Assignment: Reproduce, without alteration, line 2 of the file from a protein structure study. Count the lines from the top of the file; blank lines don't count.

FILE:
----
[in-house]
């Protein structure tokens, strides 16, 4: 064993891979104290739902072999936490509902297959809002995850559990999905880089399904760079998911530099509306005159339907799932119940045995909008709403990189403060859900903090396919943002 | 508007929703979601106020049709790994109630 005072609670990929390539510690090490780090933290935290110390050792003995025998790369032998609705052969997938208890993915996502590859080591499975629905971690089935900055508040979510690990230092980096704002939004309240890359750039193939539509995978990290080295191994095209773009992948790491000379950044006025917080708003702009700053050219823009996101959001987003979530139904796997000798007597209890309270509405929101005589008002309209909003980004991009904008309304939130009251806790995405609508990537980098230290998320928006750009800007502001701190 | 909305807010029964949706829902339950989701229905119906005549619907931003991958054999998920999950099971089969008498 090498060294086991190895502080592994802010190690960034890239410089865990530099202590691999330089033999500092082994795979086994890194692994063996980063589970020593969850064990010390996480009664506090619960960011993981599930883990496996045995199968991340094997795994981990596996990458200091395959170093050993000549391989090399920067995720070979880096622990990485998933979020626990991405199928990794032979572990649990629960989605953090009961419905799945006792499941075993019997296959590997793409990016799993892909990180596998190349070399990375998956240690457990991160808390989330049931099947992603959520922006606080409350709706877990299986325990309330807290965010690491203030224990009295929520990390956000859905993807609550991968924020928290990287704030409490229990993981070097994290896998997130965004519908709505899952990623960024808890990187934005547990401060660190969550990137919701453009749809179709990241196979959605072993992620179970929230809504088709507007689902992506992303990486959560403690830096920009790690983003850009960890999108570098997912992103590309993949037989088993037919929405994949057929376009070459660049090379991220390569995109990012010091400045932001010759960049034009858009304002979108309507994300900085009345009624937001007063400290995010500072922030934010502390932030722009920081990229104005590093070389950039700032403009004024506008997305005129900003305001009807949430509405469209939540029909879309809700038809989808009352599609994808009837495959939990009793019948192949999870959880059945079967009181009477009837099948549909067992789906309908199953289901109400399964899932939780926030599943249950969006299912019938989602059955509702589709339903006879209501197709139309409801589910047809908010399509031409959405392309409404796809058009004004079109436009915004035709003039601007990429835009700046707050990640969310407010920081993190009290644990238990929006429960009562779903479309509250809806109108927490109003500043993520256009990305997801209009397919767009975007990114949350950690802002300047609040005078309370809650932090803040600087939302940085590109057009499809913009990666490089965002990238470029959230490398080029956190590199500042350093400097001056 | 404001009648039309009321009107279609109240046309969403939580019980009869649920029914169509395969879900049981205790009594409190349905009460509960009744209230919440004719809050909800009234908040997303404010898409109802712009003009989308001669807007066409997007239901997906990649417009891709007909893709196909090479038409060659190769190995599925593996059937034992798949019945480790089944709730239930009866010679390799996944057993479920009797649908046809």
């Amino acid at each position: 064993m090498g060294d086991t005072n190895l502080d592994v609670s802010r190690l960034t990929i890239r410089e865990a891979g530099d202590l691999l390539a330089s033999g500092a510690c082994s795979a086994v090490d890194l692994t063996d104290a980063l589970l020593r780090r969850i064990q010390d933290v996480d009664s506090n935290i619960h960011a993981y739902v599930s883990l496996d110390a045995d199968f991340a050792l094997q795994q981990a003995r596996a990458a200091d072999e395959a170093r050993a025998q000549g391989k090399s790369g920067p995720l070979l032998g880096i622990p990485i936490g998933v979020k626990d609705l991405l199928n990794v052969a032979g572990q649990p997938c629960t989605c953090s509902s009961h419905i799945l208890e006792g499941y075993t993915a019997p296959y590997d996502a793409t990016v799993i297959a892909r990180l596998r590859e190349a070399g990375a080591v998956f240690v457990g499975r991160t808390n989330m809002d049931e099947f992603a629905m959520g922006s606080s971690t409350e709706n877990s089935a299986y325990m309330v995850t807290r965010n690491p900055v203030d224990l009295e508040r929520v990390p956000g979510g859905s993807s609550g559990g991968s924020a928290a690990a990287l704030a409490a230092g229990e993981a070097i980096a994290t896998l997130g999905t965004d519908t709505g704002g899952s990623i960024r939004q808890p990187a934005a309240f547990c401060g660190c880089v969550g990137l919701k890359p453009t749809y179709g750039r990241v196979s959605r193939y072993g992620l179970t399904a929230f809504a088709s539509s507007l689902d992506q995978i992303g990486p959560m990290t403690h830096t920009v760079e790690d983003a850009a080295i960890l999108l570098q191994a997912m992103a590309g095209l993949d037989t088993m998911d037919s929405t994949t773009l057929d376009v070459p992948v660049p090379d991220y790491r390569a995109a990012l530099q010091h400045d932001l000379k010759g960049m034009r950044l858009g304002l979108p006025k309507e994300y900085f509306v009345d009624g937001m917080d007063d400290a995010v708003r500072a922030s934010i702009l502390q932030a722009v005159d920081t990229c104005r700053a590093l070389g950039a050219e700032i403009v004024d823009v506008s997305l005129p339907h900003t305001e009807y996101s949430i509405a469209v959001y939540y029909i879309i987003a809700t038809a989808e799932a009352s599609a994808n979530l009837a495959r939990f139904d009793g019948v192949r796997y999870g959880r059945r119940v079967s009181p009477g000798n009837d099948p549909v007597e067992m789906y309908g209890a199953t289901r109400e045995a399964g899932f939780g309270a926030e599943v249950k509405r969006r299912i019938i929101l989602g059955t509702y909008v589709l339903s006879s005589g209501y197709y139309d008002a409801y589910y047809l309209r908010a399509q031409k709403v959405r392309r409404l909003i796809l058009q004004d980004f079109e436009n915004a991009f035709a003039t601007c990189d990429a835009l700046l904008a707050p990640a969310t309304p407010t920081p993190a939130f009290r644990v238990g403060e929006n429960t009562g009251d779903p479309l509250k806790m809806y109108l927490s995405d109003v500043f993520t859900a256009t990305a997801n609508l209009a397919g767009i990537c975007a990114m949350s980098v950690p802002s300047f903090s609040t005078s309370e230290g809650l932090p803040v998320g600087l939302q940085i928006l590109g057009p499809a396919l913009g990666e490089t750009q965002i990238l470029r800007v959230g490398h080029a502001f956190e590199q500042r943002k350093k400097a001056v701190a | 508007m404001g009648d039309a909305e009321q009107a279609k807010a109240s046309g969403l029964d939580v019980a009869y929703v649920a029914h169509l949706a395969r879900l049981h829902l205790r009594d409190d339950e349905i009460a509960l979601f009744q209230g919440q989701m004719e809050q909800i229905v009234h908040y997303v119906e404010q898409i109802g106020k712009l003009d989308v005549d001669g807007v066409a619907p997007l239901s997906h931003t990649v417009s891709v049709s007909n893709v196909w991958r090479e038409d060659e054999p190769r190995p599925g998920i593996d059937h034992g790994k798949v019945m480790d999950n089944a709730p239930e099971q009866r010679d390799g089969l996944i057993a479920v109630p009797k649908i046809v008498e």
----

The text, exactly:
């Protein structure tokens, strides 16, 4: 064993891979104290739902072999936490509902297959809002995850559990999905880089399904760079998911530099509306005159339907799932119940045995909008709403990189403060859900903090396919943002 | 508007929703979601106020049709790994109630 005072609670990929390539510690090490780090933290935290110390050792003995025998790369032998609705052969997938208890993915996502590859080591499975629905971690089935900055508040979510690990230092980096704002939004309240890359750039193939539509995978990290080295191994095209773009992948790491000379950044006025917080708003702009700053050219823009996101959001987003979530139904796997000798007597209890309270509405929101005589008002309209909003980004991009904008309304939130009251806790995405609508990537980098230290998320928006750009800007502001701190 | 909305807010029964949706829902339950989701229905119906005549619907931003991958054999998920999950099971089969008498 090498060294086991190895502080592994802010190690960034890239410089865990530099202590691999330089033999500092082994795979086994890194692994063996980063589970020593969850064990010390996480009664506090619960960011993981599930883990496996045995199968991340094997795994981990596996990458200091395959170093050993000549391989090399920067995720070979880096622990990485998933979020626990991405199928990794032979572990649990629960989605953090009961419905799945006792499941075993019997296959590997793409990016799993892909990180596998190349070399990375998956240690457990991160808390989330049931099947992603959520922006606080409350709706877990299986325990309330807290965010690491203030224990009295929520990390956000859905993807609550991968924020928290990287704030409490229990993981070097994290896998997130965004519908709505899952990623960024808890990187934005547990401060660190969550990137919701453009749809179709990241196979959605072993992620179970929230809504088709507007689902992506992303990486959560403690830096920009790690983003850009960890999108570098997912992103590309993949037989088993037919929405994949057929376009070459660049090379991220390569995109990012010091400045932001010759960049034009858009304002979108309507994300900085009345009624937001007063400290995010500072922030934010502390932030722009920081990229104005590093070389950039700032403009004024506008997305005129900003305001009807949430509405469209939540029909879309809700038809989808009352599609994808009837495959939990009793019948192949999870959880059945079967009181009477009837099948549909067992789906309908199953289901109400399964899932939780926030599943249950969006299912019938989602059955509702589709339903006879209501197709139309409801589910047809908010399509031409959405392309409404796809058009004004079109436009915004035709003039601007990429835009700046707050990640969310407010920081993190009290644990238990929006429960009562779903479309509250809806109108927490109003500043993520256009990305997801209009397919767009975007990114949350950690802002300047609040005078309370809650932090803040600087939302940085590109057009499809913009990666490089965002990238470029959230490398080029956190590199500042350093400097001056 | 404001009648039309009321009107279609109240046309969403939580019980009869649920029914169509395969879900049981205790009594409190349905009460509960009744209230919440004719809050909800009234908040997303404010898409109802712009003009989308001669807007066409997007239901997906990649417009891709007909893709196909090479038409060659190769190995599925593996059937034992798949019945480790089944709730239930009866010679390799996944057993479920009797649908046809």